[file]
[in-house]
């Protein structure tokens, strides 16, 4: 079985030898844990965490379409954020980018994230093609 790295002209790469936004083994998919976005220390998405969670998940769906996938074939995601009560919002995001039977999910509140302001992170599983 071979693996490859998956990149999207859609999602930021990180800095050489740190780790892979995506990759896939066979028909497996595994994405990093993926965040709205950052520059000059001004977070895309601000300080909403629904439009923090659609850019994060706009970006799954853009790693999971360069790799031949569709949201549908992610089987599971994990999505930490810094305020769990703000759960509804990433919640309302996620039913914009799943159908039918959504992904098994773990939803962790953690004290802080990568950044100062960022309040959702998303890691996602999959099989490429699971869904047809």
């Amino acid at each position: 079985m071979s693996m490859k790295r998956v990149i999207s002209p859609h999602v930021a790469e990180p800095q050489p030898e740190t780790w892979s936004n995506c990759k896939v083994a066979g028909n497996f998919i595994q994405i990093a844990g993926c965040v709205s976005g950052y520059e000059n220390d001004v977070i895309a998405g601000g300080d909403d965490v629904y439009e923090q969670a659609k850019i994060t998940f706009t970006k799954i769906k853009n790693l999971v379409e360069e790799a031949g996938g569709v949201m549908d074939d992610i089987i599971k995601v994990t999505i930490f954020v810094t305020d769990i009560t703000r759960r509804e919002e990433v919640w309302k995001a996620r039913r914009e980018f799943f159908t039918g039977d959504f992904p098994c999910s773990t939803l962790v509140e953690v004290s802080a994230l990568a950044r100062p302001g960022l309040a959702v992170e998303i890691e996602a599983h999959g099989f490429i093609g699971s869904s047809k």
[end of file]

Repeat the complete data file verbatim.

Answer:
[in-house]
């Protein structure tokens, strides 16, 4: 079985030898844990965490379409954020980018994230093609 790295002209790469936004083994998919976005220390998405969670998940769906996938074939995601009560919002995001039977999910509140302001992170599983 071979693996490859998956990149999207859609999602930021990180800095050489740190780790892979995506990759896939066979028909497996595994994405990093993926965040709205950052520059000059001004977070895309601000300080909403629904439009923090659609850019994060706009970006799954853009790693999971360069790799031949569709949201549908992610089987599971994990999505930490810094305020769990703000759960509804990433919640309302996620039913914009799943159908039918959504992904098994773990939803962790953690004290802080990568950044100062960022309040959702998303890691996602999959099989490429699971869904047809």
């Amino acid at each position: 079985m071979s693996m490859k790295r998956v990149i999207s002209p859609h999602v930021a790469e990180p800095q050489p030898e740190t780790w892979s936004n995506c990759k896939v083994a066979g028909n497996f998919i595994q994405i990093a844990g993926c965040v709205s976005g950052y520059e000059n220390d001004v977070i895309a998405g601000g300080d909403d965490v629904y439009e923090q969670a659609k850019i994060t998940f706009t970006k799954i769906k853009n790693l999971v379409e360069e790799a031949g996938g569709v949201m549908d074939d992610i089987i599971k995601v994990t999505i930490f954020v810094t305020d769990i009560t703000r759960r509804e919002e990433v919640w309302k995001a996620r039913r914009e980018f799943f159908t039918g039977d959504f992904p098994c999910s773990t939803l962790v509140e953690v004290s802080a994230l990568a950044r100062p302001g960022l309040a959702v992170e998303i890691e996602a599983h999959g099989f490429i093609g699971s869904s047809k």